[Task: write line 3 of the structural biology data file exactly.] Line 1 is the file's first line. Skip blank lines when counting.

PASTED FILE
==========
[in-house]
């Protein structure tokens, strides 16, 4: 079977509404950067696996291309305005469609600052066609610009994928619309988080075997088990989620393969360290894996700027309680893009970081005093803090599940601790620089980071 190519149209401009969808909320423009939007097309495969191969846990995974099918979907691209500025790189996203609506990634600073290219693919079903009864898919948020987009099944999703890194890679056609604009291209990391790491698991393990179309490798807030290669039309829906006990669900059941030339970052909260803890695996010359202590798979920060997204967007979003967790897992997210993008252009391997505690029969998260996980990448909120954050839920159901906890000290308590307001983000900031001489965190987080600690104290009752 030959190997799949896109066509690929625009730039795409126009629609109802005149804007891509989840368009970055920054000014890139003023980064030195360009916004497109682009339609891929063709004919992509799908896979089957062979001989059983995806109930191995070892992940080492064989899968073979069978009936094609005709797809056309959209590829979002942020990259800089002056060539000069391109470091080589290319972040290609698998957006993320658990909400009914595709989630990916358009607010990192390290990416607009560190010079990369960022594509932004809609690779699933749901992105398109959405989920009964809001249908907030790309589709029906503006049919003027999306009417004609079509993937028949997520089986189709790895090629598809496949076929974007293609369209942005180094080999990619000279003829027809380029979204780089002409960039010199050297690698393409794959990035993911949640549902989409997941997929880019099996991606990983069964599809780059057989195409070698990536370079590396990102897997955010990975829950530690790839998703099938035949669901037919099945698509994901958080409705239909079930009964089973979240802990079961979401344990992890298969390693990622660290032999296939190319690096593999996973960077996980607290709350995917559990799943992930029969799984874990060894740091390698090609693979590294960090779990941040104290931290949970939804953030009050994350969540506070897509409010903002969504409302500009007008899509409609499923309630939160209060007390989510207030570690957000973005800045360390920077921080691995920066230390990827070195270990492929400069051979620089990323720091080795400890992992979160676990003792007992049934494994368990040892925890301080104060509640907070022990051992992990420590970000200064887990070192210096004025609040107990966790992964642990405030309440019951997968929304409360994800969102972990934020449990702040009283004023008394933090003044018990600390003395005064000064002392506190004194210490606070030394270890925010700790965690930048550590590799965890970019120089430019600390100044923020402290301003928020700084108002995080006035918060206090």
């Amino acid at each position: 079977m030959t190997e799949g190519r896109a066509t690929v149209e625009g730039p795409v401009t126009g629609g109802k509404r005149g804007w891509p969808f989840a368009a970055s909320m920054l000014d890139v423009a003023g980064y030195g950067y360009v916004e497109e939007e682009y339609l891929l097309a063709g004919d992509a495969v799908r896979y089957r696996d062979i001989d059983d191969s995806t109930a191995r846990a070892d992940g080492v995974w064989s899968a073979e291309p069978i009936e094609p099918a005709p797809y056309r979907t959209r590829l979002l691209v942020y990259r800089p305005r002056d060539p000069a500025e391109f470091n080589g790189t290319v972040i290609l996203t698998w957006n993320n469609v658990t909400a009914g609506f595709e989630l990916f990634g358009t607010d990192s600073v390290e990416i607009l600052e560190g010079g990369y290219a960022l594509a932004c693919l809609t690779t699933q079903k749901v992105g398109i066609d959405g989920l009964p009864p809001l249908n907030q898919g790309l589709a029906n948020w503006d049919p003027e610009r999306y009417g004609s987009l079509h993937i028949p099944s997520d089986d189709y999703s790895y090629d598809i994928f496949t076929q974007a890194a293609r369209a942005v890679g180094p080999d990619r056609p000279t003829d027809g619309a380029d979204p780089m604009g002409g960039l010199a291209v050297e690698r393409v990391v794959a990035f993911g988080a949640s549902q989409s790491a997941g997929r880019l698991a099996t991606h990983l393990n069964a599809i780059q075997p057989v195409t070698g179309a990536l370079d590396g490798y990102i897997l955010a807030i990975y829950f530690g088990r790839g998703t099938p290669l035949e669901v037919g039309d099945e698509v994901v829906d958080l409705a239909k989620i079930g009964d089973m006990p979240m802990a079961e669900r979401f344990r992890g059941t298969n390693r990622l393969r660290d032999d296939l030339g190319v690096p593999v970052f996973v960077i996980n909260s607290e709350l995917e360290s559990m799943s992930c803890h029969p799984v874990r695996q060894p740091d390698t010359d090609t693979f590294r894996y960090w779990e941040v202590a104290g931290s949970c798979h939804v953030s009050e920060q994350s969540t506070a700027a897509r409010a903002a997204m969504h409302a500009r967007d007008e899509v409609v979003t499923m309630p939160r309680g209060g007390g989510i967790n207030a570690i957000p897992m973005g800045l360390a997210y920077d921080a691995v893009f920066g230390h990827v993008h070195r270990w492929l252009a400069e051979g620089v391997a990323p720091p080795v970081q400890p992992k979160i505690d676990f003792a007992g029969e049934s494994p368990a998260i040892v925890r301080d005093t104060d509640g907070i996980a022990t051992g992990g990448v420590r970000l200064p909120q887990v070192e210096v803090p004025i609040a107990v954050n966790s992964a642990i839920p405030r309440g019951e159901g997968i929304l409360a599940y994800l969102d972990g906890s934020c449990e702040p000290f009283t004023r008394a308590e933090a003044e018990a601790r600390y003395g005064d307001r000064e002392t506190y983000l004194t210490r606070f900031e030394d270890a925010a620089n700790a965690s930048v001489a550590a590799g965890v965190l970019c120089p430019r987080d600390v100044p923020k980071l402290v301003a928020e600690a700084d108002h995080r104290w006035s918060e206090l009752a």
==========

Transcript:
């Amino acid at each position: 079977m030959t190997e799949g190519r896109a066509t690929v149209e625009g730039p795409v401009t126009g629609g109802k509404r005149g804007w891509p969808f989840a368009a970055s909320m920054l000014d890139v423009a003023g980064y030195g950067y360009v916004e497109e939007e682009y339609l891929l097309a063709g004919d992509a495969v799908r896979y089957r696996d062979i001989d059983d191969s995806t109930a191995r846990a070892d992940g080492v995974w064989s899968a073979e291309p069978i009936e094609p099918a005709p797809y056309r979907t959209r590829l979002l691209v942020y990259r800089p305005r002056d060539p000069a500025e391109f470091n080589g790189t290319v972040i290609l996203t698998w957006n993320n469609v658990t909400a009914g609506f595709e989630l990916f990634g358009t607010d990192s600073v390290e990416i607009l600052e560190g010079g990369y290219a960022l594509a932004c693919l809609t690779t699933q079903k749901v992105g398109i066609d959405g989920l009964p009864p809001l249908n907030q898919g790309l589709a029906n948020w503006d049919p003027e610009r999306y009417g004609s987009l079509h993937i028949p099944s997520d089986d189709y999703s790895y090629d598809i994928f496949t076929q974007a890194a293609r369209a942005v890679g180094p080999d990619r056609p000279t003829d027809g619309a380029d979204p780089m604009g002409g960039l010199a291209v050297e690698r393409v990391v794959a990035f993911g988080a949640s549902q989409s790491a997941g997929r880019l698991a099996t991606h990983l393990n069964a599809i780059q075997p057989v195409t070698g179309a990536l370079d590396g490798y990102i897997l955010a807030i990975y829950f530690g088990r790839g998703t099938p290669l035949e669901v037919g039309d099945e698509v994901v829906d958080l409705a239909k989620i079930g009964d089973m006990p979240m802990a079961e669900r979401f344990r992890g059941t298969n390693r990622l393969r660290d032999d296939l030339g190319v690096p593999v970052f996973v960077i996980n909260s607290e709350l995917e360290s559990m799943s992930c803890h029969p799984v874990r695996q060894p740091d390698t010359d090609t693979f590294r894996y960090w779990e941040v202590a104290g931290s949970c798979h939804v953030s009050e920060q994350s969540t506070a700027a897509r409010a903002a997204m969504h409302a500009r967007d007008e899509v409609v979003t499923m309630p939160r309680g209060g007390g989510i967790n207030a570690i957000p897992m973005g800045l360390a997210y920077d921080a691995v893009f920066g230390h990827v993008h070195r270990w492929l252009a400069e051979g620089v391997a990323p720091p080795v970081q400890p992992k979160i505690d676990f003792a007992g029969e049934s494994p368990a998260i040892v925890r301080d005093t104060d509640g907070i996980a022990t051992g992990g990448v420590r970000l200064p909120q887990v070192e210096v803090p004025i609040a107990v954050n966790s992964a642990i839920p405030r309440g019951e159901g997968i929304l409360a599940y994800l969102d972990g906890s934020c449990e702040p000290f009283t004023r008394a308590e933090a003044e018990a601790r600390y003395g005064d307001r000064e002392t506190y983000l004194t210490r606070f900031e030394d270890a925010a620089n700790a965690s930048v001489a550590a590799g965890v965190l970019c120089p430019r987080d600390v100044p923020k980071l402290v301003a928020e600690a700084d108002h995080r104290w006035s918060e206090l009752a």